• Is this isolation further increasing the sense of discrimination which (at least in part) the Kroc Center was intended to correct?
Is the Kroc Center an asset to the community?  Has it transformed a marginal section of Dudley Street and attracted people to a better, healthier lifestyle?  The answer is yes.

Project for Public Spaces - the Kroc Center
Photo while the Kroc Center was under construction (2009).  Notice the Dudley Village
apartment building with the gray section on top.
Project for Public Spaces - the Kroc Center
Today's look at the same site (2012).  Notice how well the colors
 of the Kroc Center blend with the apartment building.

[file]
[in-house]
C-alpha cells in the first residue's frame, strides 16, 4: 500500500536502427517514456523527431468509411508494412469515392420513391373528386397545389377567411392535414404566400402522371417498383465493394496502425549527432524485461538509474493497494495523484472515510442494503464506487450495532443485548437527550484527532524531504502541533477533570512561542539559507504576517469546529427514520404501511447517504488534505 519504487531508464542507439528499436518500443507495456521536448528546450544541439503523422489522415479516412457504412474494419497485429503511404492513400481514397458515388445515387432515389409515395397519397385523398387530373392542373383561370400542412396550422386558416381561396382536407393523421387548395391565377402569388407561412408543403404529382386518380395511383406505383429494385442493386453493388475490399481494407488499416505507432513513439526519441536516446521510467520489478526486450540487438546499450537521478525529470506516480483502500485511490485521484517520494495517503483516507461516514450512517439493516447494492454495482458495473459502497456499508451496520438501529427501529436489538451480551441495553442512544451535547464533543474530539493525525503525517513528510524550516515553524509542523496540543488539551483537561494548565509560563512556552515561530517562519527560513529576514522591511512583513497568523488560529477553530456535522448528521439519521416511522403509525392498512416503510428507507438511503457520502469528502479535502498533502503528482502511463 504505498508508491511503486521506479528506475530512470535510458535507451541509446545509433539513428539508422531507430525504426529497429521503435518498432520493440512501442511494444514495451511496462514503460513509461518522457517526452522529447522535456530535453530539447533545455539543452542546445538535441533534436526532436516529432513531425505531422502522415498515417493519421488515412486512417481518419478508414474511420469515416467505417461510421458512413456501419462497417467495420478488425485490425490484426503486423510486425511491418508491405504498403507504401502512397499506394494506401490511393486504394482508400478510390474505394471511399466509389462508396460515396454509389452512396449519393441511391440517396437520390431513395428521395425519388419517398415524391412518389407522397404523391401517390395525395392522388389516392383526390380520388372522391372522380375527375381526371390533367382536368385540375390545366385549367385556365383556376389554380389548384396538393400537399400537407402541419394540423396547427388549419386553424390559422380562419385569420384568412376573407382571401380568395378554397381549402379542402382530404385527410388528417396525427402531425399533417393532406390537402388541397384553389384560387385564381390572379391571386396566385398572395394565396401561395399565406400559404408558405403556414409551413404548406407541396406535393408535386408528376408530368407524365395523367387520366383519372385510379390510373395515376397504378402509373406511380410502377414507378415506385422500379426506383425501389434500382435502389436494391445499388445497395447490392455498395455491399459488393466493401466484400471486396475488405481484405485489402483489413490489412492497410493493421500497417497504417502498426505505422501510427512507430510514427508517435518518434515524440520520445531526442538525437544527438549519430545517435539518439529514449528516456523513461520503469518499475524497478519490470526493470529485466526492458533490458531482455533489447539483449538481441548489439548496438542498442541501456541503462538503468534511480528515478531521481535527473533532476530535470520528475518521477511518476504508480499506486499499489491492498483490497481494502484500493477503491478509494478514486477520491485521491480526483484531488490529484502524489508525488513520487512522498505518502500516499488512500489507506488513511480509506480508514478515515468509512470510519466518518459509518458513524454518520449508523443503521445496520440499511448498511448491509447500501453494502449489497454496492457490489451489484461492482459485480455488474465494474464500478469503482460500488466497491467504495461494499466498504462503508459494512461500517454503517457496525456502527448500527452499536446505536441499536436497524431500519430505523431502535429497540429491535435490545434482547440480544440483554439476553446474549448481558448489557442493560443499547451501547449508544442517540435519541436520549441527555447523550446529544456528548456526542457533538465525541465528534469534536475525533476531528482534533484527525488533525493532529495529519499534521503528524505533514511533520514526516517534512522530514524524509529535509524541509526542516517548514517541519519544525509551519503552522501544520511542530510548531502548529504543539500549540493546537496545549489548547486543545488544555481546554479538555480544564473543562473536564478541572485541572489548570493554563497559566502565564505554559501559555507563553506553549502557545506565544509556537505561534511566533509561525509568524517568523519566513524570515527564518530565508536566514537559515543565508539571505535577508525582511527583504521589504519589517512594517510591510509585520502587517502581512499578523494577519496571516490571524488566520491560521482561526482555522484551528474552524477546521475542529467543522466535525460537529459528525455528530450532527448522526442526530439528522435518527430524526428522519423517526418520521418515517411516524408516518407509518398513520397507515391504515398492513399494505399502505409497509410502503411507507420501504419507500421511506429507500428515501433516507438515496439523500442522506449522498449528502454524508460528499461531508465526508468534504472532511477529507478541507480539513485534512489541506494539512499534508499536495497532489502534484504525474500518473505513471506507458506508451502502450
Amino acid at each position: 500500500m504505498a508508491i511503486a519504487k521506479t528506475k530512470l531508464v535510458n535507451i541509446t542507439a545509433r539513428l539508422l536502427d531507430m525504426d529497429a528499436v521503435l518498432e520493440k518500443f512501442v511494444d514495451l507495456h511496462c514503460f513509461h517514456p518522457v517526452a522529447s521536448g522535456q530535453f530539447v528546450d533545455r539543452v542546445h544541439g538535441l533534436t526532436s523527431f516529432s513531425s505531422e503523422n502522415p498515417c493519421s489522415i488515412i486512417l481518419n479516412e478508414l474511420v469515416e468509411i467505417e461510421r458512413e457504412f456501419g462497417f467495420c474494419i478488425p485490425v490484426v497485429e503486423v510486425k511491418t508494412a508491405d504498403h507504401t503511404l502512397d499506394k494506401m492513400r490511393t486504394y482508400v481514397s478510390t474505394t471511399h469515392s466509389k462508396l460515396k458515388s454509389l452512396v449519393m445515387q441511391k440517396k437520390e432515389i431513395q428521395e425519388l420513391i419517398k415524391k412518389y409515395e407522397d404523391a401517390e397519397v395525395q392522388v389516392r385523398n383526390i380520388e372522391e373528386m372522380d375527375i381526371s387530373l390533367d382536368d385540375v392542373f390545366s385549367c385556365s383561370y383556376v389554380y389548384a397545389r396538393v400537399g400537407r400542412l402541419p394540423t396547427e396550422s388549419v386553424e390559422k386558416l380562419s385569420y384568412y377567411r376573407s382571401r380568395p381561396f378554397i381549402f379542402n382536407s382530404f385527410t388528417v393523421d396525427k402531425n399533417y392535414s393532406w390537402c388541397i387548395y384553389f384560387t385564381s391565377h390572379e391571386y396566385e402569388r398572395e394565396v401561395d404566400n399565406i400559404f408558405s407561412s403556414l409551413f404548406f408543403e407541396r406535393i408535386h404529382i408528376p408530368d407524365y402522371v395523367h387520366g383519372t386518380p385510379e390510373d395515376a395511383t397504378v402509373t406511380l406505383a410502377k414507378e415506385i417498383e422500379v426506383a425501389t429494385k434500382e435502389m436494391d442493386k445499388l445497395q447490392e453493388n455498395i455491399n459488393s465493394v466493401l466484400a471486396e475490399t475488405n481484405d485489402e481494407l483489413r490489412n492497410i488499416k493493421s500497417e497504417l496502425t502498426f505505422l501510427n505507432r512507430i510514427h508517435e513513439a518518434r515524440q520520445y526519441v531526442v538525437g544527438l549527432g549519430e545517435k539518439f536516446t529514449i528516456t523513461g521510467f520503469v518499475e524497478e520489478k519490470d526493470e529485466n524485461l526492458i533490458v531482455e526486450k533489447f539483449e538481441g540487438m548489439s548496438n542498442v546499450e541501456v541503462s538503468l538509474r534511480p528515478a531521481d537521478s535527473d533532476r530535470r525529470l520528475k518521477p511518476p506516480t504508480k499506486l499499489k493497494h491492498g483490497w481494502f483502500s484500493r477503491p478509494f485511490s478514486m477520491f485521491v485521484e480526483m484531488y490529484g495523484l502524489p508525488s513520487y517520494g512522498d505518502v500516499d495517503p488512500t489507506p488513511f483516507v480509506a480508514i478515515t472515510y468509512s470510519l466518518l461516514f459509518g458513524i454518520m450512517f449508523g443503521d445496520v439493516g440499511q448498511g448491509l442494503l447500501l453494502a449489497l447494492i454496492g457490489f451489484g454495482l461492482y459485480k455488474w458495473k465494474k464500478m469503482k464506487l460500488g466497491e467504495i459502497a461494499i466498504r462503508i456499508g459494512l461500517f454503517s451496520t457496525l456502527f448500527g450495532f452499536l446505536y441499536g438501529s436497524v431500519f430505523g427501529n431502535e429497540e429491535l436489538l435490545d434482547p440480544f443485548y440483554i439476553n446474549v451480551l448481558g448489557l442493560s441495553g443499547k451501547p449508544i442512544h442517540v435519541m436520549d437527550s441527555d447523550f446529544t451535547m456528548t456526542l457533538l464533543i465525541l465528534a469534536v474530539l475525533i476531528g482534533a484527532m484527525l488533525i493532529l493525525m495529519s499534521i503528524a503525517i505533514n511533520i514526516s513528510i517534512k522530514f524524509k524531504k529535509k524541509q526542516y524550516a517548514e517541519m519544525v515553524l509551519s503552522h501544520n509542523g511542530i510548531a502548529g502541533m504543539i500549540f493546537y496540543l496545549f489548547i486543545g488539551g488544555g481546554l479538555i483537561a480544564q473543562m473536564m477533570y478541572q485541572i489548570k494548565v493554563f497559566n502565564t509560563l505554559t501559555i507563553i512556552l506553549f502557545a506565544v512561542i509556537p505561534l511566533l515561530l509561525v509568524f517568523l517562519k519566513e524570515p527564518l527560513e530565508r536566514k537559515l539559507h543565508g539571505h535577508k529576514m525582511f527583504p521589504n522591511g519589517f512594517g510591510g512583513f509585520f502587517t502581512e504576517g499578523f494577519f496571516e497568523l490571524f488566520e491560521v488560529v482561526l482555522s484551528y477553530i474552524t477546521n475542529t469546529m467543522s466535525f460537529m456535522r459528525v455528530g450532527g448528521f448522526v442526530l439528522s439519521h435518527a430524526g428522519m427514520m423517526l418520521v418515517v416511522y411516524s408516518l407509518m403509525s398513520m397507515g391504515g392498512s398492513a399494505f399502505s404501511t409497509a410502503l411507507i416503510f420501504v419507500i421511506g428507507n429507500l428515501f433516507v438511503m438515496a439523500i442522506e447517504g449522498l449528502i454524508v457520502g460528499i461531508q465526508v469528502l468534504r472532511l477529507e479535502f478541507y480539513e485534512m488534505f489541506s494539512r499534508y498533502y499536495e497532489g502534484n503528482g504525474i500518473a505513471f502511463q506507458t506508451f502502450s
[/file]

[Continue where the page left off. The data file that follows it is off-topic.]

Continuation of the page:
Project for Public Spaces - the Kroc Center
This photo shows the modern lines of the Kroc Center with rounded edges matching the curve of the street. 
Visually, the building flows down towards the Upham's Corner station, where a train can be seen  en route.

Walking down Dudley Street, what (we were asked to pose as part of the PPS exercise) do I encounter that draws me to a location, to a public space, that welcomes, offers functionality and creates a center?  Are there any voids / disconnects and what can be done to ameliorate their effect? 

Note:  Effective public spaces are meant to draw our attention to something interesting.  A storefront, a park with people playing, a train station with vendors selling.  A locked driveway or empty field, a dark alley or a boarded up building, a building with windows that visually occlude the inside - all of these fail to attract or, worse, repel.


Project for Public Spaces - the Kroc Center
This photo shows the attractive color and lines of the Kroc Center broken by the open space created by the street and